Middle School Overview

Friends School of Minnesota’s middle school is a place where young adolescents can grow, stretch and be themselves. We recognize that 10- to 14-year-olds are in a unique place in terms of social, cognitive, physical, and emotional development.

We believe a child’s middle school years can and should be much more than something to survive -- they are a time to question, to try on new ideas, and to really begin to answer that evolving question, Who am I?

As students become more independent from their parents and look more to their peers, they need to be supported by committed adults who care deeply and really like them. Our faculty and staff are positive adults who help guide middle school students with compassion and humor.

Our small middle school classes (20) ensure that every child’s strengths and challenges are well known and addressed. We are a community of about 160 students, so we know each other pretty well. As a Quaker school, the values of simplicity, peace, integrity, community, and equality are woven into every aspect of the curriculum and the day-to-day life of the school.

We seek many kinds of diversity in our students, faculty, and staff and believe diversity makes our community stronger. But learning to work together as a community takes time and effort every single day. Beginning in kindergarten, children participate in our conflict resolution program, and middle school students learn how to use those skills for the issues that are unique to them. We teach and model how to treat each other with respect, resolve differences, and appreciate diverse points of view.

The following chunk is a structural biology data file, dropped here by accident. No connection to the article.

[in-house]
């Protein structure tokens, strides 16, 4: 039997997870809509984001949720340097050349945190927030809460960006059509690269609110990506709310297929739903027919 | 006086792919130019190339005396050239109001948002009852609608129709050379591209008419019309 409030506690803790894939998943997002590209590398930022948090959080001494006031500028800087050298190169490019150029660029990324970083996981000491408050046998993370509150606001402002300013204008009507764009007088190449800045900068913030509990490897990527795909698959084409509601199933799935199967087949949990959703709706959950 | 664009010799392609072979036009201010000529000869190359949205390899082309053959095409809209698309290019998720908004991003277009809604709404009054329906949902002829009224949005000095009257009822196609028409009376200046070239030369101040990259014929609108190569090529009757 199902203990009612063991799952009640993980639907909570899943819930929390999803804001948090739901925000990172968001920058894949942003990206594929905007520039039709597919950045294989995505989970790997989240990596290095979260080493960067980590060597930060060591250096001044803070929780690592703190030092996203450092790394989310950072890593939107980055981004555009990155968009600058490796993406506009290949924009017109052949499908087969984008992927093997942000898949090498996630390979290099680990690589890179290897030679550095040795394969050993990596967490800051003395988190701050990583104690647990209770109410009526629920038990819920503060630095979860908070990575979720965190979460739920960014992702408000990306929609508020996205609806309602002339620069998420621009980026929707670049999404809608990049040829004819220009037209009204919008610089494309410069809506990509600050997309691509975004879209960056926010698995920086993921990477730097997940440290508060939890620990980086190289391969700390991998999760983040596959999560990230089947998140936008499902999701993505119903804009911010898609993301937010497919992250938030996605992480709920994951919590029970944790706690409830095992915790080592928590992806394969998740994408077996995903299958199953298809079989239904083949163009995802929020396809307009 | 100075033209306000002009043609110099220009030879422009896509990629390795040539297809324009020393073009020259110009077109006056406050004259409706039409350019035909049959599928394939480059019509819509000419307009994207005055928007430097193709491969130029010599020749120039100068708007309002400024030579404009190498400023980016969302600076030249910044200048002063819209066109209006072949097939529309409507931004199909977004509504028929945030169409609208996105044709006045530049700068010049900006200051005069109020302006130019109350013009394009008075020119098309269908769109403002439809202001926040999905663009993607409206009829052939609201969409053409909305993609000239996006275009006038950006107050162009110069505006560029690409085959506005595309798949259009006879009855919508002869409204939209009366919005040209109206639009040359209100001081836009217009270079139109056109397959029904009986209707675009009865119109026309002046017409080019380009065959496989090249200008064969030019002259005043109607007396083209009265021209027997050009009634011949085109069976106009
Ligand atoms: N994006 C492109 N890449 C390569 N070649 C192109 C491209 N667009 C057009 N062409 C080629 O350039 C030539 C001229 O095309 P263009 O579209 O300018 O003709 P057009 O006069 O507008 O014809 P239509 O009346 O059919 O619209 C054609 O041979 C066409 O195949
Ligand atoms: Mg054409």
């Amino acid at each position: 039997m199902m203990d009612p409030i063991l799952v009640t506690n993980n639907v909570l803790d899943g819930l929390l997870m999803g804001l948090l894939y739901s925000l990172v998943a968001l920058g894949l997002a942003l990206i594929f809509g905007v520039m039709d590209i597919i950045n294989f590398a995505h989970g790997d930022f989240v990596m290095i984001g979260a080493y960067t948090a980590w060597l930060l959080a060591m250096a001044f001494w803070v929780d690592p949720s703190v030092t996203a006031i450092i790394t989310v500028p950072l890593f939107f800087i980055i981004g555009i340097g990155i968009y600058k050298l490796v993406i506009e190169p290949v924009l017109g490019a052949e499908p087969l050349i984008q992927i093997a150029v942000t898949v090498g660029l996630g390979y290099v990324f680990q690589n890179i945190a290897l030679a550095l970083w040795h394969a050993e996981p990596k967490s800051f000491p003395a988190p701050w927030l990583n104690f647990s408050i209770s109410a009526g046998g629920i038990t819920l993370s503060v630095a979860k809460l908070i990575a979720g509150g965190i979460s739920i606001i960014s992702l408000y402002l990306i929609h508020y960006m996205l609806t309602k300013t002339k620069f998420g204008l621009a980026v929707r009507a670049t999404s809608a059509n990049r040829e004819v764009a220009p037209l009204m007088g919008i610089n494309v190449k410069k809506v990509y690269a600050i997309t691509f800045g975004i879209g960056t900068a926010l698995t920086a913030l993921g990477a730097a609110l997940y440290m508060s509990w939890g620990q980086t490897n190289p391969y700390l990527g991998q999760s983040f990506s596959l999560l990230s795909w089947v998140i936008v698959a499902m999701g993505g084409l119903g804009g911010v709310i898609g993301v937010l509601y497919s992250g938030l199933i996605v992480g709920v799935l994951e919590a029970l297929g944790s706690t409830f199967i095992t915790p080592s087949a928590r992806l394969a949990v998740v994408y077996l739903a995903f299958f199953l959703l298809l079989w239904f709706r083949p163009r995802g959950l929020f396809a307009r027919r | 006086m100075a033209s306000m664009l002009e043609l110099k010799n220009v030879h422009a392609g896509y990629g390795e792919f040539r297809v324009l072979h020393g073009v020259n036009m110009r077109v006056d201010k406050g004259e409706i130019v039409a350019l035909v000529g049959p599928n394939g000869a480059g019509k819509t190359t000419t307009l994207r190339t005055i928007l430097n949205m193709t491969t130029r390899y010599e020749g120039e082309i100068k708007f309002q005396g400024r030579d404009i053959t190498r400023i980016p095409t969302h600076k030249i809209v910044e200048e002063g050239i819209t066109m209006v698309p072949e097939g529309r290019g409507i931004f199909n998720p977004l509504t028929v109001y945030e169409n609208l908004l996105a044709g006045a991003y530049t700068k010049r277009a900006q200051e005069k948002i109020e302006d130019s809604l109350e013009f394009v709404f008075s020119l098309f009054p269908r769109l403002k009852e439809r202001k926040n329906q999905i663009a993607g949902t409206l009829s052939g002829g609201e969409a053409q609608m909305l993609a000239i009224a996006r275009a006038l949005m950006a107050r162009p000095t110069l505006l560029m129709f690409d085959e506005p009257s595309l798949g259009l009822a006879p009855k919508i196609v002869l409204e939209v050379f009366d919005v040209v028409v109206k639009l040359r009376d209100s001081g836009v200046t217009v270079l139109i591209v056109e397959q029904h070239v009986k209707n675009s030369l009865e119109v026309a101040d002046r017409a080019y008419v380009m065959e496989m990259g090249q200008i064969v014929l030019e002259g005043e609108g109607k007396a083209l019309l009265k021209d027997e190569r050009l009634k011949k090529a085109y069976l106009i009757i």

Middle school graduates often talk about how they learned to appreciate multiple perspectives, how to advocate for themselves and others, and how they felt safe to speak up and be heard. At graduation, FSM 8th graders often speak about how they learned to understand other points of view and to be true to themselves.

The National Middle School Association (NMSA) has identified 14 middle school practices and cultural characteristics that, when consistently integrated and fully implemented, create successful schools for young adolescents. These include:

  • shared vision
  • inviting, supportive, safe environment
  • relevant curriculum
  • high expectations
  • active learning
  • adult advocates
  • family partnerships

Classrooms and Curriculum

A visitor to FSM’s middle school might take in a lively book group discussion, an exploration of a peer writing critique, solar car testing, a music composition performance, or a math and science field trip to the river.

FSM provides a robust academic program guided by national standards and taught by talented teachers. In the fifth grade, FSM students move from having a main classroom teacher to having three core teachers in humanities, math, and science. They continue to have specialist-taught classes two to three times a week in physical education, Spanish, music, and visual arts.  Middle school students participate in the statewide History Day and Science Fair competitions in alternating years.

Each student also has an advisor who meets regularly with a group of 12 to 14 students and serves as a liaison between school and home. 

We recognize that adolescents also need opportunities to be with peers doing things that are challenging and fun, so FSM provides a myriad of school trips and extracurricular activities.